Tuesday, October 11, 2011
Friday, February 19, 2010
Saturday, December 26, 2009
Rajukumar Hirani’s power as a director comes from the vision of world he creates. It can be called a world of ‘convenience reality’, his world is only real to the extent he wants it to be. But, it is his unique style of exaggeration where he chooses to address a relevant problem by dressing his characters and conversation in a manner which lends his narrative clarity and often helps him find his destination. He has been primarily a story teller where he chooses to create a somewhat simplistic model of the world he chooses, but it is the genuine warmth that his narrative exudes makes him an important filmmaker. However, with 3 Idiots, too much to recount at hand becomes his undoing rather than privilege and the movie ends up sneaking into different zones, peeking, often sniffing, passing a statement and then moving on to different parts of the story.
One of the liberties taken by our story tellers for eons has been the use of clichés. It is a convenient device that instantly polarizes the different characters and clearly draws a line by delineating clearly what is to be ridiculed and what is to be taken sides with. Hirani is no different here. Like Bhagat he sets his story and bombards it with characters that are painfully stereotypical. The movie is a depressing celebration of motley of clichéd characters who clamor after your attention: a nerd who is oblivious to ways of life and does not defer to human feelings, same can be said about the college dean, the female lead’s beau is a yawningly out and out black character who is blatantly stupid and materialistic, the main characters are under performers and therefore, by default ‘cool’ and ‘different’. Such shallow understanding of people that throng the campus and hence translating them to mere stereotypes stems from limited understanding of college life and plagues the movie quite badly, because the majority of conflicts arise from these stereotypes which makes the whole situation a farce and nothing else.
can’t be denied that Hirani has an interesting premise at hand. In fact, the most relevant and pertinent than his previous two movies; the age old debate examining the importance of grading system, the fact whether our current education system stifles independent thinking.etc, It is also commendable what he chooses to do with those questions, but the fact remains it is not a concentrated effort and the movie never settles into one zone. Also, what hurts the movie’s prospects is the fact that Hirani is more concerned about the fantastic quirks of the characters and exposing them so as to extract numerous laughter moments on screen. He is less concerned about the message he wants to put across and is more intrigued by the flippancy that comes by default to all his characters. Because, the real answers are not as monochromatic and simple as proposed by Hirani and Joshi, rather they are kaleidoscopic in nature. This is where Hirani’s world clashes with the real world. In his previous two movies, his was a world of ‘convenience reality’ where he kept things ‘real’ at one plane and hyperventilated to another at will taking every liberty under the roof and often achieving the desired result with glee. Because, for all we cared, we had not come across a Munnabhai anywhere and therefore we embraced his vision of world unquestioningly. But, the world depicted in the movie exists and we have been a part of it, and hence Hirani’s toggling his versions of reality does tend to affect the movie a bit.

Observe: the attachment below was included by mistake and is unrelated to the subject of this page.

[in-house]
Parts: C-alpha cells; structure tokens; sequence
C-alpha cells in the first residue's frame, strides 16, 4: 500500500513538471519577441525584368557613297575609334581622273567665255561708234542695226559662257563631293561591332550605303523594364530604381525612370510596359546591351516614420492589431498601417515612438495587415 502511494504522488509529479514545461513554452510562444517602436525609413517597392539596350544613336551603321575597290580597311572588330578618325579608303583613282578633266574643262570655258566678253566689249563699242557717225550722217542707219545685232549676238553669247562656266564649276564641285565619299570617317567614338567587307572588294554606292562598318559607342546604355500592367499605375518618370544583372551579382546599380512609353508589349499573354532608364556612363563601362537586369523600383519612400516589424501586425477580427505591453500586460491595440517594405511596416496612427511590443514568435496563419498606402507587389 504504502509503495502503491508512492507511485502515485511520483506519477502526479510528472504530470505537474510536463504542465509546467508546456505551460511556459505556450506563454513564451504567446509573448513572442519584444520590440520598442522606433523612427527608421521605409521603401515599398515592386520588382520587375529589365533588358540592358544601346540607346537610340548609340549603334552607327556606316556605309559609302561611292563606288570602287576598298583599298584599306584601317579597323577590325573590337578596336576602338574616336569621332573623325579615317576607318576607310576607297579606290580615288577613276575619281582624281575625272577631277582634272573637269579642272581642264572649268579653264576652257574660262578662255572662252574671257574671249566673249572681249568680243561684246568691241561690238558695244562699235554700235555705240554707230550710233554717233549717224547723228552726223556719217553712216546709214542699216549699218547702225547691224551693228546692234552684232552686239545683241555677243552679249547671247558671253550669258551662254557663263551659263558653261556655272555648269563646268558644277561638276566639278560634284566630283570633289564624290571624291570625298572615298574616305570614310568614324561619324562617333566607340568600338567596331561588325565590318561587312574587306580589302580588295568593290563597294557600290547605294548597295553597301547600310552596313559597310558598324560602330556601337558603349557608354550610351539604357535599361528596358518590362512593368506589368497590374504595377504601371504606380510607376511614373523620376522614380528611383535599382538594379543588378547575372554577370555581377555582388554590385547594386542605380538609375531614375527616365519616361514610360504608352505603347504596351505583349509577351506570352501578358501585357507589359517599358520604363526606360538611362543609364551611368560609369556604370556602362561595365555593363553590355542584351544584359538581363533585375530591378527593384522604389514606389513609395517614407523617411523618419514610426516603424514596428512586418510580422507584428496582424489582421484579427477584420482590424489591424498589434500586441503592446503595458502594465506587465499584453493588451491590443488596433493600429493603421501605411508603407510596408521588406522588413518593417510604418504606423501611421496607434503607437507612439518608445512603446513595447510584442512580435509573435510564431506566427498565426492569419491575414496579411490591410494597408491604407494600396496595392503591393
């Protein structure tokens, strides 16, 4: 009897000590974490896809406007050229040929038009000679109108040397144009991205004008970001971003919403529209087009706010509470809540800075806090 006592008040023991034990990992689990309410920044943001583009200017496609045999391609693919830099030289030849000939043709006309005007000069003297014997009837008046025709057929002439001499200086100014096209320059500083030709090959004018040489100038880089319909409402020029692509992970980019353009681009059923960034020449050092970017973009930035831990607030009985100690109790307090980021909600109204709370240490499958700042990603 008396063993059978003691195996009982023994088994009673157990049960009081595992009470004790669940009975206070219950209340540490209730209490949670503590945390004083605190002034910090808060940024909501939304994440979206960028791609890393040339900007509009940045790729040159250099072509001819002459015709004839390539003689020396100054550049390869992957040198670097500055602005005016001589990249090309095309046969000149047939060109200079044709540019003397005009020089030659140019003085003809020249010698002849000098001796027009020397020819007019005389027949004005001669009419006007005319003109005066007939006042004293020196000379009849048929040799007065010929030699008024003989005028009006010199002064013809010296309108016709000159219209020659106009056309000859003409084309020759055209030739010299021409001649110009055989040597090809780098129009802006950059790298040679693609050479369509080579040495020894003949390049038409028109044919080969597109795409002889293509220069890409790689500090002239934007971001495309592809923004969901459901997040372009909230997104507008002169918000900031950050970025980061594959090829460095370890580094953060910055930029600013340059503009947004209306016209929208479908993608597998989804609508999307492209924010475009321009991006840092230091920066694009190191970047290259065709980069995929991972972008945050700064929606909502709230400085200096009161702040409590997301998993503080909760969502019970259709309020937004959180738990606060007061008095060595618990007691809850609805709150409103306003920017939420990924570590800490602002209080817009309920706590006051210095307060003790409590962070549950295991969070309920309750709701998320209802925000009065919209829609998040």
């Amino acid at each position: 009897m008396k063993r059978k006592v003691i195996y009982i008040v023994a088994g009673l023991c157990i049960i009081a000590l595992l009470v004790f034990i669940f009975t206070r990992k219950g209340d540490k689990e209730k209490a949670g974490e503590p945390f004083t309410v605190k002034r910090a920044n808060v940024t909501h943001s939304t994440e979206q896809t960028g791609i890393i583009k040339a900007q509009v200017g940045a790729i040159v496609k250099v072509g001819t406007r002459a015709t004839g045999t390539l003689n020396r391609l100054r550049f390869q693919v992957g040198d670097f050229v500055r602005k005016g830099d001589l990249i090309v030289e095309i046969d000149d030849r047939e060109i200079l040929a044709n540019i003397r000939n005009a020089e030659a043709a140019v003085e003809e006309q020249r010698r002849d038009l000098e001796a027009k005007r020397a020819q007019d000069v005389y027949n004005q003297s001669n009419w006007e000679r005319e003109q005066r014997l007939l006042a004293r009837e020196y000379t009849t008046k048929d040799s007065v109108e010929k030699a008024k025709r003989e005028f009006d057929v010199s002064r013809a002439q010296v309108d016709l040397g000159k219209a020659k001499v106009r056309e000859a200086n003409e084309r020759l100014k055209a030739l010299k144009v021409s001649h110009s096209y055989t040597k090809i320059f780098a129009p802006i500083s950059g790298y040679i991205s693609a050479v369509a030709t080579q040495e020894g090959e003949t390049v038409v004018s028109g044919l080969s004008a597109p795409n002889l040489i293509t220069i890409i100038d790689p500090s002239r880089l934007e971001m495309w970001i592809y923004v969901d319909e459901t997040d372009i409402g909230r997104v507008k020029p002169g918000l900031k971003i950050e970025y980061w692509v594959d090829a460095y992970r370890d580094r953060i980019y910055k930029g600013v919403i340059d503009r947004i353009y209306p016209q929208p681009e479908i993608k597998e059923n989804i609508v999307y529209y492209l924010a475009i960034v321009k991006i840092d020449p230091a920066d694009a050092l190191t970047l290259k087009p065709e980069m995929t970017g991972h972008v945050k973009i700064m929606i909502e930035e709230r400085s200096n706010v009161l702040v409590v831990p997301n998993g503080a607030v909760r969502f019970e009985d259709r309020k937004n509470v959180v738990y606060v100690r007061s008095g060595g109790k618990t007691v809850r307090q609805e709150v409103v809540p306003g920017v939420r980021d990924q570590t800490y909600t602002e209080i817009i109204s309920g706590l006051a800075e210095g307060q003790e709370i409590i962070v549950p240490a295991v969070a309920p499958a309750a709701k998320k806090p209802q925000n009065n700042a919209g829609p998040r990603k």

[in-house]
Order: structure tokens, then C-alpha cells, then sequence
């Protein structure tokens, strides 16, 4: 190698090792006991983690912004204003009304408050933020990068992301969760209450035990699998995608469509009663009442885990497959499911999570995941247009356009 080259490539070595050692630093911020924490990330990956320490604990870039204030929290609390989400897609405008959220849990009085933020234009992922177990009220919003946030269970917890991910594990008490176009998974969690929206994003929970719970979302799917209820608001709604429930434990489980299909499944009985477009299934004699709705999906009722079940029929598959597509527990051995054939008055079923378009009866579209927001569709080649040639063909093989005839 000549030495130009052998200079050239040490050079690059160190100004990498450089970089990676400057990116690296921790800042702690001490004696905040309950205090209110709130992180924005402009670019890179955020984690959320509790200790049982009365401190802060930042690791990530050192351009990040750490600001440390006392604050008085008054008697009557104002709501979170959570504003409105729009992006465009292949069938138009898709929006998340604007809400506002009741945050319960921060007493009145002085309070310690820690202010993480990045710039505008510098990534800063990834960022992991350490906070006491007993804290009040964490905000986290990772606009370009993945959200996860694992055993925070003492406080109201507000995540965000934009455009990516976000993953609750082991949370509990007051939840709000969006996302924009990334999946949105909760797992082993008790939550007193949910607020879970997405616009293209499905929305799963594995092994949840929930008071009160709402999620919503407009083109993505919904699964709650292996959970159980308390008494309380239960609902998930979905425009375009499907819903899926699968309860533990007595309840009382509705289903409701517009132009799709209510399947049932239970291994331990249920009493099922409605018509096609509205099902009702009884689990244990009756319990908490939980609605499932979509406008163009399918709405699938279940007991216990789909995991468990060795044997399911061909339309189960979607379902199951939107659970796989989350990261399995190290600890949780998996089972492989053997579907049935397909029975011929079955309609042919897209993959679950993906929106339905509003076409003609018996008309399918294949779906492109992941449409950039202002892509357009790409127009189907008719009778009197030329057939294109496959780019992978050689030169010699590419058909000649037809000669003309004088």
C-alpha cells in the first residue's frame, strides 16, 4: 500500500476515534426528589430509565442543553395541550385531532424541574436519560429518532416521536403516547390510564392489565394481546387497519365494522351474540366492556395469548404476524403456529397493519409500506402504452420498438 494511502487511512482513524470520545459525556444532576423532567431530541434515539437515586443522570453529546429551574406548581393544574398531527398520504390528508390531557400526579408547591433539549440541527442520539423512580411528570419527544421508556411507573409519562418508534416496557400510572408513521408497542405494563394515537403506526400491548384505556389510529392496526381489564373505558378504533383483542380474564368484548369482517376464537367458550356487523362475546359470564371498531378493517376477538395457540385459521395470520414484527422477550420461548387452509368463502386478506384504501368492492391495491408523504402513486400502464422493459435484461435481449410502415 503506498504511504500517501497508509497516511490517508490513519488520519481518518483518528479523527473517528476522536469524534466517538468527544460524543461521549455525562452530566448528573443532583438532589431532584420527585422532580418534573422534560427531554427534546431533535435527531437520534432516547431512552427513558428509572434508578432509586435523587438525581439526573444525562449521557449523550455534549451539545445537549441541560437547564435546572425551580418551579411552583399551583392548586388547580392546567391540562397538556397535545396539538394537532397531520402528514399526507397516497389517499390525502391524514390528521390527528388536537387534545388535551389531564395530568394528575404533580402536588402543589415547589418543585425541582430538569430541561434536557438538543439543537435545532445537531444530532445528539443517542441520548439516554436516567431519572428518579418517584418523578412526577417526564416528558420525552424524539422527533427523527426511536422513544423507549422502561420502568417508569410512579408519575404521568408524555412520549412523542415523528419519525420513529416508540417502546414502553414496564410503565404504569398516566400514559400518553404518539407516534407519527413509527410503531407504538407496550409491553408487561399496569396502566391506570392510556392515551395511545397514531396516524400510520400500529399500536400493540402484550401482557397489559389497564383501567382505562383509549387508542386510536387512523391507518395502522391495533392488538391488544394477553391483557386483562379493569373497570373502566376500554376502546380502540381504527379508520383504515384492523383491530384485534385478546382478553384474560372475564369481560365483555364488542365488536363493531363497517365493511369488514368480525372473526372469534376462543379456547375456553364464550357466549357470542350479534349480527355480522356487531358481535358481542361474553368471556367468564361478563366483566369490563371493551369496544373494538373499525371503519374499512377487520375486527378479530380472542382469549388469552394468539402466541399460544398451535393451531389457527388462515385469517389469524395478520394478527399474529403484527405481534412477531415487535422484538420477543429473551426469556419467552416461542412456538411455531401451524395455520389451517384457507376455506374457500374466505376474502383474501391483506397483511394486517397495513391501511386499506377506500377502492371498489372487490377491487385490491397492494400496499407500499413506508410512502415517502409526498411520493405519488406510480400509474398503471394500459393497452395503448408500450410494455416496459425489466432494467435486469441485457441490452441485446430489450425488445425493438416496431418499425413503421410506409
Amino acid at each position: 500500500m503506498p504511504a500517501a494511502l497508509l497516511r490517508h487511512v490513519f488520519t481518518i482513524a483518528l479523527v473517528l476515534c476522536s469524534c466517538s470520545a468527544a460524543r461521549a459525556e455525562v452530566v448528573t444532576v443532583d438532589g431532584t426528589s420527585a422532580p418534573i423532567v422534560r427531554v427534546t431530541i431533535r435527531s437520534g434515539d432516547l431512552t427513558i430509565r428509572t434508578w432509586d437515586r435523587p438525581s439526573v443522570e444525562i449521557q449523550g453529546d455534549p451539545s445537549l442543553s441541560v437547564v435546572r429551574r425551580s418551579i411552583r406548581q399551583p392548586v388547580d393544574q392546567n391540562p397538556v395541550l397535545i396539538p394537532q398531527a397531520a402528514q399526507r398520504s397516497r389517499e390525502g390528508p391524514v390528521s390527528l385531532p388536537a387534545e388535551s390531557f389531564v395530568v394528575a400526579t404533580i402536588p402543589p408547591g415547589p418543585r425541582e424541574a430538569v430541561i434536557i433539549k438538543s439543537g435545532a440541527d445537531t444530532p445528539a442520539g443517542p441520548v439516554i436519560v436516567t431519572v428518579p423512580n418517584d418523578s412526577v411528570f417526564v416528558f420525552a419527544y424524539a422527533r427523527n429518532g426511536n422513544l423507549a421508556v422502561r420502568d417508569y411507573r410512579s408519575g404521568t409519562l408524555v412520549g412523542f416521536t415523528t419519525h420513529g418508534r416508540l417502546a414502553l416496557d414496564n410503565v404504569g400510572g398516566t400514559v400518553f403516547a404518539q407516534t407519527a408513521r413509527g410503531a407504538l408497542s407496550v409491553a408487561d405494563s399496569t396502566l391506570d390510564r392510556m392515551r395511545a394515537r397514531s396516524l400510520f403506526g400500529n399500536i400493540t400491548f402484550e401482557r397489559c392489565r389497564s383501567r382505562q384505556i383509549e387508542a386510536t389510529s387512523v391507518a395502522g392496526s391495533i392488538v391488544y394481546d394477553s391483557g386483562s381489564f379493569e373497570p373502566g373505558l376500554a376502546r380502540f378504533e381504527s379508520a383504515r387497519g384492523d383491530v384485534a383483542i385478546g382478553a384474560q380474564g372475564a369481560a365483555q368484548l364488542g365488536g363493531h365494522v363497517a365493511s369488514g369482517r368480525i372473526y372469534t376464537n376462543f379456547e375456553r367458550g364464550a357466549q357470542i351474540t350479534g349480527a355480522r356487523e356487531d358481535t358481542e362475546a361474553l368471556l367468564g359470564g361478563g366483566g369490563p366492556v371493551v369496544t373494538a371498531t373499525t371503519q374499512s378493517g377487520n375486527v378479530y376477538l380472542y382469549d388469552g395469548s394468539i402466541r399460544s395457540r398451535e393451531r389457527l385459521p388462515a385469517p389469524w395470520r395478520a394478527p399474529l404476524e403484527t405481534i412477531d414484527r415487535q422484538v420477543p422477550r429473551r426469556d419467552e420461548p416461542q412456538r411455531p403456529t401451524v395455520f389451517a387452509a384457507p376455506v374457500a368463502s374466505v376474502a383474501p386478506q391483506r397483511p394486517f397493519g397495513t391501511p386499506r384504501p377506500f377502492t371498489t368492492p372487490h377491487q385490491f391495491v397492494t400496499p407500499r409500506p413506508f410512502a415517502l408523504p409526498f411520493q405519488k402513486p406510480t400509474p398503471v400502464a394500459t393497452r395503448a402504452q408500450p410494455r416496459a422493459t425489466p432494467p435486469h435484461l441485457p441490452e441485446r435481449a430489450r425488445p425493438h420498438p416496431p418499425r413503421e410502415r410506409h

Also, there is absolutely no connect between the characters of Aamir and Kareena. Barely three scenes they have met and the fourth one breaks into a imagined romantic duet. There is no noticeable arc in the feelings and hence, the whole romantic track between the two leads looks forced.Where Hirani fails with this movie is the lack of conflict between the existing world and the world his main characters believe in. When the characters wants to chase excellence and not success, there is hardly any mention of what happens when you throw caution to the wind and do what you think is right. What happens when one’s idealist self steps into a dog-eat-dog world. How is one tempted to succumb when one’s ideals are questioned at each and every moment? The nerds are always shown as someone devoid of intelligence but only gifted with superb memorizing power. Is it really the case? Are they the typical drones they are made out to be? Really? Besides, it must not be noted that nerds are someone who have seen this system from close and know how to live harmoniously with it. How sinful is it to make peace with a system which you can do nothing about other than scraping out of it? But, these are serious questions that require deep contemplation; rather, here the protagonist’s problem gets solved by a freak accident. Although it can be argued that Hirani’s main intention is to propose a solution rather than contest the ‘what ifs’ of situations. Even then, the subject here is complex and required more attention than what Hirani chooses to lend it. The movie is also yawningly formulaic at places and laced with myriad filmy moments. Yes, not the magical uniquely cinematic ‘filmy’ moments but rather cringe worthy predictable scenes that have a hangover of ‘been there, done that’.